For those who work in the snow removal industry, harsh winter storms provide tons of business and an influx of both work and income. However, these storms also bring about hazards, as removing snow from roofs can be incredibly dangerous and can lead to workplace accidents.
According to the Occupational Safety & Health Administration, workers are serious injured or killed in this line of work every single year. Additionally, OSHA believes that most of the accidents can be prevented. Over a ten year period, they investigated a total of 16 such incidents, and each one was preventable.
Often, the accidents happen because workers do not have proper safety gear, such as ropes and harnesses to help in the event of a fall. For example, one worker without a rope was shoveling snow from a deck on the second story of a building. There was an opening for an elevator, and it had been blocked off with a tarp. There were guardrails around part of the opening, but not the entire thing, and the worker fell through it and dropped 30 feet down the shaft. The worker passed away as a result.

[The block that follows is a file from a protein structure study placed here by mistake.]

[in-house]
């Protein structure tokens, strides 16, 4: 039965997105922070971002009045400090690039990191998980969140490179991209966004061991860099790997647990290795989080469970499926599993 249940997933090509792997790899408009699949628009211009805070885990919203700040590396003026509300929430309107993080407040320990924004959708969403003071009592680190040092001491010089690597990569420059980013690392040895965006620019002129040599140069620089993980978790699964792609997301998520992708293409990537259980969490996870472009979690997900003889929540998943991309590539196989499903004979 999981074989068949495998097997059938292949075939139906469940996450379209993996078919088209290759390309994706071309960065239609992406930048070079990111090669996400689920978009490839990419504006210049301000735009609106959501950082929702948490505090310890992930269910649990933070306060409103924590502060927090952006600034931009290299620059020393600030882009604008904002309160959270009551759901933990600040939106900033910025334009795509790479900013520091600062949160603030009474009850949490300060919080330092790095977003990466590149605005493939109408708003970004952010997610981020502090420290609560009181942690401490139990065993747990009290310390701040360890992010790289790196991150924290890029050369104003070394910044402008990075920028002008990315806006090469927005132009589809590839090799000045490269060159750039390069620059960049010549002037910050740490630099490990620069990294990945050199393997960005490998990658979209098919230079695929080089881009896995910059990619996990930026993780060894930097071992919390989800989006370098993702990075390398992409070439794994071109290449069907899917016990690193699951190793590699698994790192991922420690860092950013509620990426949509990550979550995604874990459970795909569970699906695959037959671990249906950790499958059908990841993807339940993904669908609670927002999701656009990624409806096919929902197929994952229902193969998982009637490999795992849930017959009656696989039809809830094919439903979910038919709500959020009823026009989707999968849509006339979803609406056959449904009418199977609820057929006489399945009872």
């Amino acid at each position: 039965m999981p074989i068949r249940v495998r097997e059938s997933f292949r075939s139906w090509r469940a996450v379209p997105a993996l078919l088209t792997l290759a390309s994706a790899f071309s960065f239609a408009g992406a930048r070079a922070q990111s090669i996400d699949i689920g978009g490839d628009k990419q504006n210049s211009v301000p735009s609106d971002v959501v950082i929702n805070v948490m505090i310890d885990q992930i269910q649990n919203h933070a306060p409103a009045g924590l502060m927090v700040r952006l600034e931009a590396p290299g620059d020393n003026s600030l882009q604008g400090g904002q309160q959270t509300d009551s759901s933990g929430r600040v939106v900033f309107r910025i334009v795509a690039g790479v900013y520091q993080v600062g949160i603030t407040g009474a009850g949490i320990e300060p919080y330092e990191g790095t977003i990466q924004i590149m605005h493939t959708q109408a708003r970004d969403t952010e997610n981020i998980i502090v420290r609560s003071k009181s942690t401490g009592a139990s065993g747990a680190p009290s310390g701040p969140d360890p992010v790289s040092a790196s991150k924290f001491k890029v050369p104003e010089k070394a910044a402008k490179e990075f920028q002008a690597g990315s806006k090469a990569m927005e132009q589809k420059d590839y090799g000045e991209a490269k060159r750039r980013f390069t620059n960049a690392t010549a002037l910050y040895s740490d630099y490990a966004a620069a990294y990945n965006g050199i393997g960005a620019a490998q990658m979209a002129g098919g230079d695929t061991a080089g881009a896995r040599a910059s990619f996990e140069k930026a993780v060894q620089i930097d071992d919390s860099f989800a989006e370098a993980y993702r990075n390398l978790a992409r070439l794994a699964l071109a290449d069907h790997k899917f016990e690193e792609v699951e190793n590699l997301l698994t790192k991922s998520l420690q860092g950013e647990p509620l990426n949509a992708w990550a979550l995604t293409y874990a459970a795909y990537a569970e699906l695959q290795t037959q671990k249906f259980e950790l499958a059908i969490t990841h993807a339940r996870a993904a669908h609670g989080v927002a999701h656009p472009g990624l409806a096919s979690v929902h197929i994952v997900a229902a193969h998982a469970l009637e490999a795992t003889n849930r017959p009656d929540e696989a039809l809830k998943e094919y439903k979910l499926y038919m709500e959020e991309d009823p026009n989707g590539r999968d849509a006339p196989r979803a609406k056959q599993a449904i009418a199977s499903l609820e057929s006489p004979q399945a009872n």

Another worker was killed while using a ladder, which is typically thought of as a safer way to clear snow than standing on the roof. However, the 12-foot ladder slid on the slippery ground, and the worker fell. He hit his head twice, first on the ladder itself and then on the driveway. He made it to the hospital, put he passed away a few days after the accident.
These are just two examples, but they illustrate the dangers of snow removal very well, and those who have been hurt or lost loved ones must know if they are entitled to compensation in Iowa.
Source: OSHA, “Falls and Other Hazards to Workers Removing Snow from Rooftops and Other Elevated Surfaces,” accessed Dec. 30, 2015